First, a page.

Ivory poaching in Africa drove the rapid evolution of tuskless elephants in some regions, but the good news is that increased protections from poachers are helping the pachyderms get their tusks back.
"In African elephants, tusklessness is very rare," said Brian Arnold, a biomedical data scientist at Princeton University. "But if you look in particular areas, the rate of tusklessness is much higher than average."
To find out why, Arnold and his co-author Shane Campbell-Staton, a biologist at the University of California, Los Angeles, traveled to Gorongosa National Park in Mozambique. In the 1970s, aerial surveys showed about 2,500 elephants lived in the park. Using photos taken during the surveys, Arnold and his colleagues estimated that during that time, roughly 18% of the population lacked both of their tusks, while 9% were missing only one.
In 1977, the aerial surveys stopped due to the outbreak of the Mozambican Civil War, which lasted until 1992. When population surveys resumed in 2000, the conflict's toll on Gorongosa's elephant population was clear: Fewer than 250 elephants remained in the park, and of the survivors, over 50% lacked tusks, a nearly threefold increase in the trait.
Arnold suspects much of the population decline during the war was a direct result of poachers killing elephants, since both sides relied heavily on the ivory trade to finance their war efforts. However, elephants migrating away from the area could have also contributed to the overall decline, he said.
"There was clearly a survival advantage for tuskless elephants," he said. Tusks are typically important for an elephant's survival, as they help them dig for underground water sources and strip the bark from trees, which is an important part of an elephant's diet. But when elephants are hunted for their tusks, this beneficial trait becomes a death sentence.
As they sifted through data, the researchers noticed an interesting pattern: All of the tuskless elephants are female. To understand why, Arnold and colleagues observed the first generation born from the war survivors. For each calf, they recorded whether it had tusks, and then whether its parents had tusks.
On average, they found, 50% of daughters born to a tuskless mother will be tuskless just like her, but all male calves will have tusks. In addition, instead of having male and female calves at a nearly equal frequency, two-thirds of a tuskless mother's calves will be female.
According to Arnold, this pattern suggests that the gene that causes tusklessness is carried on the X chromosome, meaning it is an X-linked dominant trait. Female elephants, like humans, have two X chromosomes. So if one of those X chromosomes carries a mutant tuskless gene while there is a normal gene on the other X chromosome, the female calf will fail to develop tusks. But to survive, the other X chromosome needs to have the normal version of the gene so it can counteract the mutant one to some degree. In this case, one mutant gene is enough to interfere with tusk development, but otherwise, the elephant is reasonably healthy.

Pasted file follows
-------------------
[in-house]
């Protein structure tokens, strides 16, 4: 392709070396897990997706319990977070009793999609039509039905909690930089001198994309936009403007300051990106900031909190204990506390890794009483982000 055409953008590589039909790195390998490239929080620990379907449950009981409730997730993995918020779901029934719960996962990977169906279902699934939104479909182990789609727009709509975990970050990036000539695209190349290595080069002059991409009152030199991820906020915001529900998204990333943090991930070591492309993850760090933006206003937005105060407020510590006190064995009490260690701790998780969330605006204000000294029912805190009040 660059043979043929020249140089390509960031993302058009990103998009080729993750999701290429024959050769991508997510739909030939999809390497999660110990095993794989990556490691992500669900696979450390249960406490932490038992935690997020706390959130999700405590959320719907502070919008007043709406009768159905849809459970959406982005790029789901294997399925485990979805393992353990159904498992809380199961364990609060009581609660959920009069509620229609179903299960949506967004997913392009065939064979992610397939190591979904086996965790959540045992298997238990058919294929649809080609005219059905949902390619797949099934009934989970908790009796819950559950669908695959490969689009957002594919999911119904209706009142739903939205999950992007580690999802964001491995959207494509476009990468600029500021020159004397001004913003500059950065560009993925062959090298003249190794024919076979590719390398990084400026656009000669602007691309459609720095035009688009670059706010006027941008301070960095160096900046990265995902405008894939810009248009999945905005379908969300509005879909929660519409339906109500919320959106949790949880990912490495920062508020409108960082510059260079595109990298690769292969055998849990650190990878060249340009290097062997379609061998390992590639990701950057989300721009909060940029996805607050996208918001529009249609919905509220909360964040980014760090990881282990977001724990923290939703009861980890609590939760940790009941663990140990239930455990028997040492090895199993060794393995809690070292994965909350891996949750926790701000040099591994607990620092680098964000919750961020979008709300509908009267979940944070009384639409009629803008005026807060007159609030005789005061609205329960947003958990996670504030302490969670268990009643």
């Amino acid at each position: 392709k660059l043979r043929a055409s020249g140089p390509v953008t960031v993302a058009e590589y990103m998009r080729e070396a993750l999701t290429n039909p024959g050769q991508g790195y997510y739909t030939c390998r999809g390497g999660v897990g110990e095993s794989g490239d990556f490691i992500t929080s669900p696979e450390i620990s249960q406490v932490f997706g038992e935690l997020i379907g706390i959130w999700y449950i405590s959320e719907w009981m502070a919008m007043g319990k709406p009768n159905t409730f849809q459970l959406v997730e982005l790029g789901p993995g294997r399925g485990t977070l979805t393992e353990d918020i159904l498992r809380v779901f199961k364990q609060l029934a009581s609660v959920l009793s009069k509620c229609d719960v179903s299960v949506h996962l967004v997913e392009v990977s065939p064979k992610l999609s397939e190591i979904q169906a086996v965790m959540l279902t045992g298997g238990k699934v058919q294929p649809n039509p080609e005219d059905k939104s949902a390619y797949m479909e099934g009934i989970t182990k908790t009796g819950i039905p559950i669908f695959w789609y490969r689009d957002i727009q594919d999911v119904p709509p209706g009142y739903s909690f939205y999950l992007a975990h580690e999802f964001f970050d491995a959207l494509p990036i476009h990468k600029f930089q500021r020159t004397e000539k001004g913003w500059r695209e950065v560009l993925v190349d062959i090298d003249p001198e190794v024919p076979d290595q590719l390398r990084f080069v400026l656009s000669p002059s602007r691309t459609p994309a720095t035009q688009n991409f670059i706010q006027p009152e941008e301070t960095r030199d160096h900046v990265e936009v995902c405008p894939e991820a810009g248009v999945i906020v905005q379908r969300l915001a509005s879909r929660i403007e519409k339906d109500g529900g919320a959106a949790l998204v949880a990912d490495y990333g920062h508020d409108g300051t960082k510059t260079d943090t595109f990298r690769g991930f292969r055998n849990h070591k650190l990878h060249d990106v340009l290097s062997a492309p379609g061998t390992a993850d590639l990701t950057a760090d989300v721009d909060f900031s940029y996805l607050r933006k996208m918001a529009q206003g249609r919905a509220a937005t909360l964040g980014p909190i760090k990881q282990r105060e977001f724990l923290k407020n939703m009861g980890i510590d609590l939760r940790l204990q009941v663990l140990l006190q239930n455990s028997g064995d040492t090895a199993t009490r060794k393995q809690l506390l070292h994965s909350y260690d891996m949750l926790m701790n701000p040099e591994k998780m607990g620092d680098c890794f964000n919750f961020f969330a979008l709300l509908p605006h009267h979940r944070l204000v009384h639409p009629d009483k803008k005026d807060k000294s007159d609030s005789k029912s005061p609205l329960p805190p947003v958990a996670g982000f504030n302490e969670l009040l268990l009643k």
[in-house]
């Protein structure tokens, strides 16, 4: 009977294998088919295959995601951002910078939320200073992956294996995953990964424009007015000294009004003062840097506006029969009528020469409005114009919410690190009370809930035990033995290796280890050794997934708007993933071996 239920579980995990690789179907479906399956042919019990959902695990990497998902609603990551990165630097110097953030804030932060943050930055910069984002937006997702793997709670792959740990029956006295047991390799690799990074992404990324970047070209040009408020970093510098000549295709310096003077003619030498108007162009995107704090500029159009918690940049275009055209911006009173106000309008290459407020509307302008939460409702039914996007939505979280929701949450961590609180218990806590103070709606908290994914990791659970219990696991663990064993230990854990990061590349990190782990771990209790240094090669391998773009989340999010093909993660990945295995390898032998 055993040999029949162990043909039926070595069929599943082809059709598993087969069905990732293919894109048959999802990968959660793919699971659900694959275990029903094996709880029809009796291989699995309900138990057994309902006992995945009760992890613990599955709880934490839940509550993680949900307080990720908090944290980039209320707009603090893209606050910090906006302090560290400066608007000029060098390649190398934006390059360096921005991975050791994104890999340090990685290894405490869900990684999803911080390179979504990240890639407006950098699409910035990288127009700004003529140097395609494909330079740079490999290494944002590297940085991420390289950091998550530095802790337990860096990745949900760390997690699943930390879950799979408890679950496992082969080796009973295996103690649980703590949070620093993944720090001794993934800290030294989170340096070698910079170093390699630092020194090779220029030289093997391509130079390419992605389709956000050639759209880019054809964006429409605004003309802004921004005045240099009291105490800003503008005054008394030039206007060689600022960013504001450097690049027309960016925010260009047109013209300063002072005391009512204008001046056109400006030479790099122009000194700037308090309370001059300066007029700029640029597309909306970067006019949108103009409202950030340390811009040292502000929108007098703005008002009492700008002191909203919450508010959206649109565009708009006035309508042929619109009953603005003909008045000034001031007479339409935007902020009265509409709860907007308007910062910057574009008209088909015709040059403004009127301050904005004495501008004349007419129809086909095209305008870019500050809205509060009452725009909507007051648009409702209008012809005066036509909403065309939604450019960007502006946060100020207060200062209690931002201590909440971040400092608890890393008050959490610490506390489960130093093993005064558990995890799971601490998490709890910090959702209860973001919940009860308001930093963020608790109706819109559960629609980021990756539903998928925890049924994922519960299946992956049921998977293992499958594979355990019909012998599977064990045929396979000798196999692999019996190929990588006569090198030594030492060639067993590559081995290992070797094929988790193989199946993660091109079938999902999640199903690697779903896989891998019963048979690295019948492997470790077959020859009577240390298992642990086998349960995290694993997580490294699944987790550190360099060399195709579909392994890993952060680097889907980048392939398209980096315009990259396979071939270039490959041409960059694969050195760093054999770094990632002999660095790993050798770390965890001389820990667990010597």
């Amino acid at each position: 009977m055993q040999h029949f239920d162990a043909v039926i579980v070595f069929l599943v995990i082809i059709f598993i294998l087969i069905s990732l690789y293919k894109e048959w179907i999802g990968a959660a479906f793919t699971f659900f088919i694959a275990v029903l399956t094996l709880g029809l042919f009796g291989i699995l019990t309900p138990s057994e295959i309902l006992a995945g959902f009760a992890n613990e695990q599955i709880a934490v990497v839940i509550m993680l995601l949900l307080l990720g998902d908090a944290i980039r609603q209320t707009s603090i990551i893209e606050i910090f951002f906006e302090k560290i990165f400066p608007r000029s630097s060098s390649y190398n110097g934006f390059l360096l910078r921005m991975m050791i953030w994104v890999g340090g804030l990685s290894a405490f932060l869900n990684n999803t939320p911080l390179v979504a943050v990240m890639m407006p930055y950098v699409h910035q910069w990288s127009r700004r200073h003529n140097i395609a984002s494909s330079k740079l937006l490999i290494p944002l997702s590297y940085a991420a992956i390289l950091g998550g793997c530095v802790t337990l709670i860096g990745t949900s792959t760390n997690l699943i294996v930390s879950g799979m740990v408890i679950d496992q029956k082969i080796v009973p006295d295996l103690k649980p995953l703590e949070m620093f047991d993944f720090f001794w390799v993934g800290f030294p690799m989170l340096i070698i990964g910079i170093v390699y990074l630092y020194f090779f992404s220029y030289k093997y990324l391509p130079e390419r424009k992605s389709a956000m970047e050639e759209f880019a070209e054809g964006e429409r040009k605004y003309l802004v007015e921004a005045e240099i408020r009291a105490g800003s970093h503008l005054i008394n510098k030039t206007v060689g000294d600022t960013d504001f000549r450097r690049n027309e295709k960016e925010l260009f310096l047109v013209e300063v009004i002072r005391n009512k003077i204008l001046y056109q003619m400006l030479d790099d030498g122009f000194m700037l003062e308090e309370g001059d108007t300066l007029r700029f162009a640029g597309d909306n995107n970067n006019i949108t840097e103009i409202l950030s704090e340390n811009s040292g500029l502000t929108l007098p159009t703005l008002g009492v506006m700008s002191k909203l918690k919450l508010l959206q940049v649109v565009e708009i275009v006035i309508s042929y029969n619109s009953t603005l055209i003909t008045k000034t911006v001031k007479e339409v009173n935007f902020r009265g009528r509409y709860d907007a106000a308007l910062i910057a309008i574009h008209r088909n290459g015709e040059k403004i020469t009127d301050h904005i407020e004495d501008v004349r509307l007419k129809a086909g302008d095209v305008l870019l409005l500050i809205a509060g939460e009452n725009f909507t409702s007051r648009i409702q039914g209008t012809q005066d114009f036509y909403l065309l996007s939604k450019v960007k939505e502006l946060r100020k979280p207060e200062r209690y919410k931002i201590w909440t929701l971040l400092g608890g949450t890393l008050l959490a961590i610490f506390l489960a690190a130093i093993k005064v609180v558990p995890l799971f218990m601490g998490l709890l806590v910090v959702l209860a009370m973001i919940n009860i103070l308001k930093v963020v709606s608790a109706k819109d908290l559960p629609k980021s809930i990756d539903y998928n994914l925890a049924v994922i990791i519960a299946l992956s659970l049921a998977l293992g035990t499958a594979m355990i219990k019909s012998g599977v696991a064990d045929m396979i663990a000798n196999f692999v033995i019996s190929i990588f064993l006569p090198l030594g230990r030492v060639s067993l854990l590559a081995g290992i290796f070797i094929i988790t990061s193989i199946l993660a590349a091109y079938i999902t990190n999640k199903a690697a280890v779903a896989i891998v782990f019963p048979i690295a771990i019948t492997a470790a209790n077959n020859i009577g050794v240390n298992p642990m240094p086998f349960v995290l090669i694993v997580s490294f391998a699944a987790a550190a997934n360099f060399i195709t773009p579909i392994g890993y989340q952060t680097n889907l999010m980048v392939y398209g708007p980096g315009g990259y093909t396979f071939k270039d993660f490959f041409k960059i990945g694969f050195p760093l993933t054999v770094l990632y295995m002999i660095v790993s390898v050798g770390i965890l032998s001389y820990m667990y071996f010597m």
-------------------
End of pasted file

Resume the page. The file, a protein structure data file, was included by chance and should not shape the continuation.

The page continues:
Because a mother has a 50-50 chance of passing on either the normal or mutant gene to her offspring, the probability that a daughter of hers will be tuskless essentially comes down to a coin toss. For her sons, things are a bit riskier. Because the male embryos will get only one X chromosome from the mother to go with the Y chromosome they get from their father, inheriting the X chromosome with the mutant gene is a death sentence. The Y chromosome doesn't carry the same genes as X, so it will never have that much needed backup gene to counteract the tuskless gene. And having only the mutant gene is invariably fatal. So half of male embryos — those who inherit the tuskless X — will die before birth, explaining the lopsided sex ratio in the offspring of tuskless moms.
The researchers identified two potential genes that may cause tusklessness, AMELX and MEP1a. One of those genes, AMELX,is involved in mammalian tooth development. In humans, this gene plays a role in the development of lateral incisors, the teeth that elephant tusks evolved from. And intriguingly, in humans this gene is also linked to the development of an X-linked dominant syndrome that is lethal in males. This means much the same thing for human males that it does for male elephants: males that inherit the mutant version on one X chromosome don't have a backup.
"In theory, as tusklessness becomes more common, fertility will decline," as tuskless females pass on a lethal syndrome to half their male offspring, Arnold said.
"There is a bright spot to this story," Arnold said. "Since 1994, elephant populations have been on the rise in Mozambique." At the same time, tusklessness is on the decline, likely due to the fact that tuskless mothers are less fertile. This suggests that the elephants of Gorongosa National Park are on track to return to their former tusked glory.
Originally published on Live Science.
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Cameron Duke is a contributing writer for Live Science who mainly covers life sciences. He also writes for New Scientist as well as MinuteEarth and Discovery's Curiosity Daily Podcast. He holds a master's degree in animal behavior from Western Carolina University and is an adjunct instructor at the University of Northern Colorado, teaching biology.